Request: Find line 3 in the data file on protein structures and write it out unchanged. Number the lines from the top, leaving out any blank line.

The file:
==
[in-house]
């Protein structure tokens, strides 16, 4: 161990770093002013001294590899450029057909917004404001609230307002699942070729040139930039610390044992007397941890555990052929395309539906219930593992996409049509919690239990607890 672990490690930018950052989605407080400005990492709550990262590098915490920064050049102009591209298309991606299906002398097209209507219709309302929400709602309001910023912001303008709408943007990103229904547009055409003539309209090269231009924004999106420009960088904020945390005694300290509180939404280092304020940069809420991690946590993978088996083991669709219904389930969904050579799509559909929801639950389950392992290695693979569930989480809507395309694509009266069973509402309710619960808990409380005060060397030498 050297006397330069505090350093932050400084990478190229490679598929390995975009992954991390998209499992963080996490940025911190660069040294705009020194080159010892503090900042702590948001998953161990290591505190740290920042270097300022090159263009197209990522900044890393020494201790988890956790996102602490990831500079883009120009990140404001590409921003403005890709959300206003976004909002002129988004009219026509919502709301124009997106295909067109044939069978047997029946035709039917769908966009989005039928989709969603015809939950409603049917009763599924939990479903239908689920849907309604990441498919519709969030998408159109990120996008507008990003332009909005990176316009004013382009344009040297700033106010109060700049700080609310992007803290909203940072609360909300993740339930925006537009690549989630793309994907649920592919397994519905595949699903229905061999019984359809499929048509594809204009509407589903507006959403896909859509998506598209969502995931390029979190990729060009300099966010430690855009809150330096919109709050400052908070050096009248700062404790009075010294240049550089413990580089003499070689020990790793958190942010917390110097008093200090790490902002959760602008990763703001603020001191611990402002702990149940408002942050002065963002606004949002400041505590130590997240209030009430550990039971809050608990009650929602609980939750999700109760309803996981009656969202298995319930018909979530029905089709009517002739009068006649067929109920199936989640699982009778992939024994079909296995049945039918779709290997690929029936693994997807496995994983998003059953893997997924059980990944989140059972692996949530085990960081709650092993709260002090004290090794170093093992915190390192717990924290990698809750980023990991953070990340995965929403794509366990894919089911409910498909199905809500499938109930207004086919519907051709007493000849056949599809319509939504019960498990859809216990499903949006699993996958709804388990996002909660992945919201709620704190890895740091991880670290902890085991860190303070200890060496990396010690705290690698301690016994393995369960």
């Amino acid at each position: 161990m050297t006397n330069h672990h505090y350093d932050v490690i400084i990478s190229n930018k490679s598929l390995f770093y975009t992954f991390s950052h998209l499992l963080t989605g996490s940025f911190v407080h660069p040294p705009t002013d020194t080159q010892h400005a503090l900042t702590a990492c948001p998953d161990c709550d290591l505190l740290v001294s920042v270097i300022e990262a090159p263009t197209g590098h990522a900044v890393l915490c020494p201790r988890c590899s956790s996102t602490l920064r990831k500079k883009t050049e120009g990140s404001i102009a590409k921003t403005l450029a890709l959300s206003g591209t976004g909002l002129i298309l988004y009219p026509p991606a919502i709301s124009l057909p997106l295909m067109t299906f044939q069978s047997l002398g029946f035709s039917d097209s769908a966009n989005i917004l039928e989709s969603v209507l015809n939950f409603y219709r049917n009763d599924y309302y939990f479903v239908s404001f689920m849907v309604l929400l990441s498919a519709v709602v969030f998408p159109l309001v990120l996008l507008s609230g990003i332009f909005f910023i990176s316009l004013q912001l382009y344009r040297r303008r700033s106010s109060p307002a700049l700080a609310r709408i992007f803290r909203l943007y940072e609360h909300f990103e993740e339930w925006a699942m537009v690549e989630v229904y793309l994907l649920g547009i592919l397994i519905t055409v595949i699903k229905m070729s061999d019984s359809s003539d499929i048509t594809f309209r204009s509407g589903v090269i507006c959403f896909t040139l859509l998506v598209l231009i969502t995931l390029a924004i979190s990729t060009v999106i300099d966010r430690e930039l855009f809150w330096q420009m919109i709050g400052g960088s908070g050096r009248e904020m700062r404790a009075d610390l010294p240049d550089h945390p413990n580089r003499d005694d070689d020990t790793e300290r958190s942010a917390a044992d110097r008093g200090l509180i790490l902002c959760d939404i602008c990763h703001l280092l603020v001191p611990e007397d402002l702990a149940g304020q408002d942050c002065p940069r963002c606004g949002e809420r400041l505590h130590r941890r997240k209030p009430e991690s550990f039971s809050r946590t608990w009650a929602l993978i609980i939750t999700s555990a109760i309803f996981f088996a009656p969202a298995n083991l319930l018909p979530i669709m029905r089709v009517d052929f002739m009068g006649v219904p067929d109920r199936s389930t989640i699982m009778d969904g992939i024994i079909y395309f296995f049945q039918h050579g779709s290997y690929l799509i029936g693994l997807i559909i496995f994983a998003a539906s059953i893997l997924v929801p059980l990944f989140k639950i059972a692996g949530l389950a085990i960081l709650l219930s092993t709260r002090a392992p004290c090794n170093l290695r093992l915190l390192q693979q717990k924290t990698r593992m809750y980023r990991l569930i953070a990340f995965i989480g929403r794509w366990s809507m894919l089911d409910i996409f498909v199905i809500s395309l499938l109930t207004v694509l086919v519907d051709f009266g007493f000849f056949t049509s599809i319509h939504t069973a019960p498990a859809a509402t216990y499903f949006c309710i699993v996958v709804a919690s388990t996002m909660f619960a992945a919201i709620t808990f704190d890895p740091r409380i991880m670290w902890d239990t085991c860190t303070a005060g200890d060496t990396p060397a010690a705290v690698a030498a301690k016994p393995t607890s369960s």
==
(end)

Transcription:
């Amino acid at each position: 161990m050297t006397n330069h672990h505090y350093d932050v490690i400084i990478s190229n930018k490679s598929l390995f770093y975009t992954f991390s950052h998209l499992l963080t989605g996490s940025f911190v407080h660069p040294p705009t002013d020194t080159q010892h400005a503090l900042t702590a990492c948001p998953d161990c709550d290591l505190l740290v001294s920042v270097i300022e990262a090159p263009t197209g590098h990522a900044v890393l915490c020494p201790r988890c590899s956790s996102t602490l920064r990831k500079k883009t050049e120009g990140s404001i102009a590409k921003t403005l450029a890709l959300s206003g591209t976004g909002l002129i298309l988004y009219p026509p991606a919502i709301s124009l057909p997106l295909m067109t299906f044939q069978s047997l002398g029946f035709s039917d097209s769908a966009n989005i917004l039928e989709s969603v209507l015809n939950f409603y219709r049917n009763d599924y309302y939990f479903v239908s404001f689920m849907v309604l929400l990441s498919a519709v709602v969030f998408p159109l309001v990120l996008l507008s609230g990003i332009f909005f910023i990176s316009l004013q912001l382009y344009r040297r303008r700033s106010s109060p307002a700049l700080a609310r709408i992007f803290r909203l943007y940072e609360h909300f990103e993740e339930w925006a699942m537009v690549e989630v229904y793309l994907l649920g547009i592919l397994i519905t055409v595949i699903k229905m070729s061999d019984s359809s003539d499929i048509t594809f309209r204009s509407g589903v090269i507006c959403f896909t040139l859509l998506v598209l231009i969502t995931l390029a924004i979190s990729t060009v999106i300099d966010r430690e930039l855009f809150w330096q420009m919109i709050g400052g960088s908070g050096r009248e904020m700062r404790a009075d610390l010294p240049d550089h945390p413990n580089r003499d005694d070689d020990t790793e300290r958190s942010a917390a044992d110097r008093g200090l509180i790490l902002c959760d939404i602008c990763h703001l280092l603020v001191p611990e007397d402002l702990a149940g304020q408002d942050c002065p940069r963002c606004g949002e809420r400041l505590h130590r941890r997240k209030p009430e991690s550990f039971s809050r946590t608990w009650a929602l993978i609980i939750t999700s555990a109760i309803f996981f088996a009656p969202a298995n083991l319930l018909p979530i669709m029905r089709v009517d052929f002739m009068g006649v219904p067929d109920r199936s389930t989640i699982m009778d969904g992939i024994i079909y395309f296995f049945q039918h050579g779709s290997y690929l799509i029936g693994l997807i559909i496995f994983a998003a539906s059953i893997l997924v929801p059980l990944f989140k639950i059972a692996g949530l389950a085990i960081l709650l219930s092993t709260r002090a392992p004290c090794n170093l290695r093992l915190l390192q693979q717990k924290t990698r593992m809750y980023r990991l569930i953070a990340f995965i989480g929403r794509w366990s809507m894919l089911d409910i996409f498909v199905i809500s395309l499938l109930t207004v694509l086919v519907d051709f009266g007493f000849f056949t049509s599809i319509h939504t069973a019960p498990a859809a509402t216990y499903f949006c309710i699993v996958v709804a919690s388990t996002m909660f619960a992945a919201i709620t808990f704190d890895p740091r409380i991880m670290w902890d239990t085991c860190t303070a005060g200890d060496t990396p060397a010690a705290v690698a030498a301690k016994p393995t607890s369960s």